There are two ferries that travel between the North and South Islands and one ferry that travels from the South Island to Stewart Island. From Wellington to Picton, both ferries can take passengers and vehicles; however, if you have a rental car, be sure to check if it is okay to take it across.
Interislander ferry: Offers 11 daily sailings between Wellington and Picton. The trip takes about 3.5 hours, with optional onboard entertainment, although I prefer to spend my time on one of the observation decks. Reserve the Interislander ferry here.
Bluebridge ferry: Also crosses the Cook Strait, travelling the same route from Wellington to Picton. Reserve the Bluebridge ferry here
Stewart Island ferry: Passengers can cross the Foveaux Strait between Bluff (South Island) and Stewart Island. Check here for times and prices.
Cruising around New Zealand
Cruising to and around New Zealand is a popular way of getting here and travelling, as well as being a lovely way to enjoy the country.
Most visit some combination of the key cities of Auckland, Tauranga, Wellington, Christchurch, and Dunedin.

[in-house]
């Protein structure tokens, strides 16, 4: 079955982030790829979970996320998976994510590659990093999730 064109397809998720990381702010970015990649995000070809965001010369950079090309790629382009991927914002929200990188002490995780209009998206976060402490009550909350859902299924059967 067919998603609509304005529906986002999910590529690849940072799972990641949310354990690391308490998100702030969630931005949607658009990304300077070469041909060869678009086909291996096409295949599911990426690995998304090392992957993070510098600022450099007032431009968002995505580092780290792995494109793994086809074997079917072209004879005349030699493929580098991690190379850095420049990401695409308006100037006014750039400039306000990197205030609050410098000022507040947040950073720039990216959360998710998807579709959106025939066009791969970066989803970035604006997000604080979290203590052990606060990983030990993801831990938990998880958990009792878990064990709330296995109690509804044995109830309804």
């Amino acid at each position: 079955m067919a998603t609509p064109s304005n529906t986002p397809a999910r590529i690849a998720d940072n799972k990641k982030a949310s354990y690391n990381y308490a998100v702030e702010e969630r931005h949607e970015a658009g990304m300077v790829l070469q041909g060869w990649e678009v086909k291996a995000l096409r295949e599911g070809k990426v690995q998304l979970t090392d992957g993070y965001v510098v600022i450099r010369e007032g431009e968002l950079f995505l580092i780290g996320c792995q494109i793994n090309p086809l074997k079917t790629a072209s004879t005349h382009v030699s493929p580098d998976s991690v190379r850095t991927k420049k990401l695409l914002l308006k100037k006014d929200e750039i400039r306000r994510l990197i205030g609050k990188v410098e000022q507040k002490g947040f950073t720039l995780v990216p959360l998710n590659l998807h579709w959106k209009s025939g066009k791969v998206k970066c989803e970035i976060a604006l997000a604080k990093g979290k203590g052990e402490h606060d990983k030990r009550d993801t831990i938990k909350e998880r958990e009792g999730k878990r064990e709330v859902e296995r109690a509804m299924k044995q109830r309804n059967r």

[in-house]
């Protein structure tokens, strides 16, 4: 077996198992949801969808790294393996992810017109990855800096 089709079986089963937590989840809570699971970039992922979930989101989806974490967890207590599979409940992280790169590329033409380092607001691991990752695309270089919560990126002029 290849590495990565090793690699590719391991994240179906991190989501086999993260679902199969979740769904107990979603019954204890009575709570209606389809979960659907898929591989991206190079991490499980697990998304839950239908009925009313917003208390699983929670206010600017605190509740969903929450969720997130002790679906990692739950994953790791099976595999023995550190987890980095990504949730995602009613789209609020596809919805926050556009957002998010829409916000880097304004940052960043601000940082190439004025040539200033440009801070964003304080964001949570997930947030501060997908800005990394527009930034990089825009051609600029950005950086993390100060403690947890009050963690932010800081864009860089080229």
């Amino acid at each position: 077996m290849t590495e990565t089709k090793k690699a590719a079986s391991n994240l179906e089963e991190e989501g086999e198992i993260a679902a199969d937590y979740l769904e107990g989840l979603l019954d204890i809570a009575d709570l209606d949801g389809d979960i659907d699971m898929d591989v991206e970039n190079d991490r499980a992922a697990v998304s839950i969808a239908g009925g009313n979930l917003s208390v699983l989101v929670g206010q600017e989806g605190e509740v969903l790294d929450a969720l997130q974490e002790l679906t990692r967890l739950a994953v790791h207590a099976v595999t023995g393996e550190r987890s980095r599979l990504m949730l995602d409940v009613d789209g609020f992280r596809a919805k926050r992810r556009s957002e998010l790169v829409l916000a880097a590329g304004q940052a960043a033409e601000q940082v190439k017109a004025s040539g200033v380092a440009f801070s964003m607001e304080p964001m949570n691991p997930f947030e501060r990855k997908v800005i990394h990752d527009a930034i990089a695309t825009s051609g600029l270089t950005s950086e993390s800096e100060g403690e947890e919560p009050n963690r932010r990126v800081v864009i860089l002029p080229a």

If you are thinking about cruising, we always start our search at Cruise Critic, for they offer a list of ships headed to our destination, usually at the lowest price around.
Joining a tour
The primary advantage of a tour over self-driving is that someone else does the planning and the driving, a fact especially appreciated in Auckland traffic. Also, there is the added knowledge that comes from shared stories, legends, and history retold by the guide.
The downsides are that you are on someone else’s timeline, no opportunity to add extra time at a favourite spot, and you may have to wait or miss something if other guests are inconsiderate. A few things to consider before signing up for a tour: